Tattooing started picking up momentum with shows like Inked(2005-2006) and LA ink (2007-2011). I think that because I started tattooing before all these reality shows and the huge predominant movement of tattooing I was able to get a head start. And having five artist(names?) here at one point, we apexd out and were booked out. I mean, I never get booked crazy like big artists like years in advance. But we were booked solid, solid for like six months, everybody. (Now they all have their own tattoo shops?) And since then I been riding this wave.
How do you see the evaluation of tattooing today?
Right now there's so many tattoo parlors and so many tattoo artist. There's like multiple things happening right now, one a-lot of saturation happening but there's also a lot of really good work happening. To where I’m like wow, there's some pretty goo amazing artists that are out there. However this huge saturation had lead cliental to start spread out and slowly tapering off. When I first started tattooing there where only a few amazing artist moving the industry along, always stepping up what can be done but since all the reality shows, since all the shops, since all the artists and since all the good work, things started going down, down, down.
What some difference between you and other tattoo artist today?
When I first opened Adambomb Gallery, I was tattooing and kind of in that grove of the tattoo artists but now there are some really good tattoo artist around, and I ain't shit compared to them and they're in the same city. Where as before, it would be this one amazing in Chicago or in Minneapolis. I want to be as good as them. But here in this city and now, there's tattoo artist that would smoke me and they're just right next door.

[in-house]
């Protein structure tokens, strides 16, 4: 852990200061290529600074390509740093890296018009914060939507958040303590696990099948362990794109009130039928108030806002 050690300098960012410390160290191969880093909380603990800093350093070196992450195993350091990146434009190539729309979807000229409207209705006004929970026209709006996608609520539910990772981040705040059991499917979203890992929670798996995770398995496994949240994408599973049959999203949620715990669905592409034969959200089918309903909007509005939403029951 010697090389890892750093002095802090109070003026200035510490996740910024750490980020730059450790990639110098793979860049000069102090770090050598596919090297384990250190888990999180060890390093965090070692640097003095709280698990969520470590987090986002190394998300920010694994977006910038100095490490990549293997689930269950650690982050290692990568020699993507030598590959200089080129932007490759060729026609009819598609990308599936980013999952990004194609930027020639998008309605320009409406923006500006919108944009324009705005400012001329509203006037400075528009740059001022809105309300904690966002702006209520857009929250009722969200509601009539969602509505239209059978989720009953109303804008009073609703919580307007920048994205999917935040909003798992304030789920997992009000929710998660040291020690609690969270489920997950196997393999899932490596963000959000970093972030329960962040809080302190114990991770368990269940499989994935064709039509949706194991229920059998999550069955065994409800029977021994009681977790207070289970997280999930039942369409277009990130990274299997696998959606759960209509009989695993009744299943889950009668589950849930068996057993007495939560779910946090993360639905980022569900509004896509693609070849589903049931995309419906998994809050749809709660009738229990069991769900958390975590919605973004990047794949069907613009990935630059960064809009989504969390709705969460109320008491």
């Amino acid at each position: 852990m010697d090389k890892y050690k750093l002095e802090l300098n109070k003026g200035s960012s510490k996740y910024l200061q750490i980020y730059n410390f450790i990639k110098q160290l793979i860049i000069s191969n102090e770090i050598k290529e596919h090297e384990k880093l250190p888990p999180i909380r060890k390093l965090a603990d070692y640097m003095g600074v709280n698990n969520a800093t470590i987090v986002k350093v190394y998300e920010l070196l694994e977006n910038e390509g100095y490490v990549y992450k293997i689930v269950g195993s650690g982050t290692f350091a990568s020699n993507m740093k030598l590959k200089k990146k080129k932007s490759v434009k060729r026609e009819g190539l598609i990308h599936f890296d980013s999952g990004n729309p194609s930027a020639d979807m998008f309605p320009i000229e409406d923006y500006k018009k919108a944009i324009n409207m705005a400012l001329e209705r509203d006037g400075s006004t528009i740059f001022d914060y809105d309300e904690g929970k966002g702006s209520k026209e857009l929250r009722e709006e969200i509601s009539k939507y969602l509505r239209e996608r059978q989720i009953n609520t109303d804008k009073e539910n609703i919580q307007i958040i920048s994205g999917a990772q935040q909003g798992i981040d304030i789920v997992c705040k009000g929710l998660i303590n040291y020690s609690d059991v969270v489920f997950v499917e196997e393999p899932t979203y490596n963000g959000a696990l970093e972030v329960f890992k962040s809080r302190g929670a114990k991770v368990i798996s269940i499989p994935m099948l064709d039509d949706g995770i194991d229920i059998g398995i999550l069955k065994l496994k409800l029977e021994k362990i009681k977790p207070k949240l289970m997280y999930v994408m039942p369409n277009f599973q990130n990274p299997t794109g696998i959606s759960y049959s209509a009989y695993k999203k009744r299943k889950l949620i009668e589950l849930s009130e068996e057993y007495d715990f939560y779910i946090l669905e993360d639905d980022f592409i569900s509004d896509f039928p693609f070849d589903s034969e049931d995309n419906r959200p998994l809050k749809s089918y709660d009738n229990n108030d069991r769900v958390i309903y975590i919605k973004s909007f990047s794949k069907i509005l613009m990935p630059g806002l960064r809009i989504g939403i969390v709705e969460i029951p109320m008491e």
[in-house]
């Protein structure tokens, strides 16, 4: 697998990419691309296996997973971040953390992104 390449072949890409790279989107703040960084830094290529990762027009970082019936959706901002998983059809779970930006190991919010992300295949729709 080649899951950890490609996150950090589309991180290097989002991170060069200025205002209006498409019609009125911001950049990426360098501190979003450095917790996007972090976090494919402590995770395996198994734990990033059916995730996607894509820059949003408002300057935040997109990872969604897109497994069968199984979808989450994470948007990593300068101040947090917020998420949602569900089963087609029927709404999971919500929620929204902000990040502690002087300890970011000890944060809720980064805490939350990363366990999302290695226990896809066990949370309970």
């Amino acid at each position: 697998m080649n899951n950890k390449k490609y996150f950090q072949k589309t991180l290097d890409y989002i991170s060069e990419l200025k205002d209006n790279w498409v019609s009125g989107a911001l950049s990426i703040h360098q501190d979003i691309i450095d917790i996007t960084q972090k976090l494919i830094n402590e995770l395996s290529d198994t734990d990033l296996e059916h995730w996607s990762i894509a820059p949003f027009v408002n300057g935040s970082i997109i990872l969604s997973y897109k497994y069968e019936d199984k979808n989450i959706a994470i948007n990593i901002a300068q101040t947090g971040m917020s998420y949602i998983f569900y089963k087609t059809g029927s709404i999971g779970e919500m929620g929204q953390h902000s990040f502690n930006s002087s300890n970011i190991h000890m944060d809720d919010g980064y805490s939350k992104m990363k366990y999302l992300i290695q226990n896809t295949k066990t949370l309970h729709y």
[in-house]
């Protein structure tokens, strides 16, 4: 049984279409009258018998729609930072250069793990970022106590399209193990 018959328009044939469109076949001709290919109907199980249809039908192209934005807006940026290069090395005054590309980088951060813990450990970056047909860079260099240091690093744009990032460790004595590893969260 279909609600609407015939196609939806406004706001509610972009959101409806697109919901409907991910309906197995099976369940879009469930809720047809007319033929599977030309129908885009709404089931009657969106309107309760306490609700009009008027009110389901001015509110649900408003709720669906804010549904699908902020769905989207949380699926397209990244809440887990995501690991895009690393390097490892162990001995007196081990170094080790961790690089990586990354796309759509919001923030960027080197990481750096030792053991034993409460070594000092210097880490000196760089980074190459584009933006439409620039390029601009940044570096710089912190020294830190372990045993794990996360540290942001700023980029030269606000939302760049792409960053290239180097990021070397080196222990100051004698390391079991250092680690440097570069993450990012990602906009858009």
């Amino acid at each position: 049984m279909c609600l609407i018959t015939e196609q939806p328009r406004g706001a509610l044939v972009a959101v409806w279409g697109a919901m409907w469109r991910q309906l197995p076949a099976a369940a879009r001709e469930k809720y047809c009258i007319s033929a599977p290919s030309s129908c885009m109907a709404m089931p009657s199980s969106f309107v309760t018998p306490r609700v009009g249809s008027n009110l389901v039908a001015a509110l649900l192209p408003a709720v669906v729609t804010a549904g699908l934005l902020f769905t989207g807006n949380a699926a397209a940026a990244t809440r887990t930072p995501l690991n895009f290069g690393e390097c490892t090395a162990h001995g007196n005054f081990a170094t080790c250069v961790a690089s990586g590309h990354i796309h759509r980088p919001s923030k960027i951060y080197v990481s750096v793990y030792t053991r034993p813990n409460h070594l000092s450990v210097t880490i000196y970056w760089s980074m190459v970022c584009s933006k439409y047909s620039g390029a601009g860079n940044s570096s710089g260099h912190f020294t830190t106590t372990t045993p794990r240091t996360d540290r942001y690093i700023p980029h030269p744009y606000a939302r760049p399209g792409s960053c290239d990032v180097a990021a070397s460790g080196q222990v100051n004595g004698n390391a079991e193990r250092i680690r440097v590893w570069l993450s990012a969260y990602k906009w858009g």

Hows your tattoo shop doing overall today?
I’m somewhat in a holding pattern, flying in a circle. Waiting to see what life presents but also watching. At one point I put this building up for sale because I thought I had to and it didn't sell. So I made a choice and then I waited and then it didn't sell. And so I was like Ok and took it off the table. I’m going to step back and observe because there's probably something that I'm not doing first or something that needs to happen first before I do that. So I been pay attention to that. And that's a dance too. Are you are you being complacent or are you observing? How much interjection do I have to put in to make it not complacent?
Would you want to move somewhere else?
Yes, if I could sell my building (Adambomb Gallery) and open a really super low key shop in Madison which is not to far from where I live and work only a few days a week. We’ll see.
How do you deal with failures or (set backs) when things aren't working out your way?
In the face of failure, it just kept going. I remember in grade school, there was a time I would try and do something so hard. I’d get so frustrated and I would start crying. But I still persisted, even though I get so upset. I still kept going. Same thing with tattooing. Although right now I feel like I would benefit from refocusing on my strengths and developing those.
Have you been apart of any community events recently?
Just recently, I did the Feed Your Soul at Flux Design where they had live artists working on painting, drawing and then tattooing with me. For the first time I tried a completely different tattoo process. I've never done a tattoo without stencil or at least drew on somebody and then went from there. I didn't know what I was going to do. The person that was getting the tattoo didn't know what I was going to do. I just literally started scribbling on the person's lower, just scribbles. And it came out pretty amazing, It was a gold, squid, octopus thing.
Did Feed Your Soul inspired you?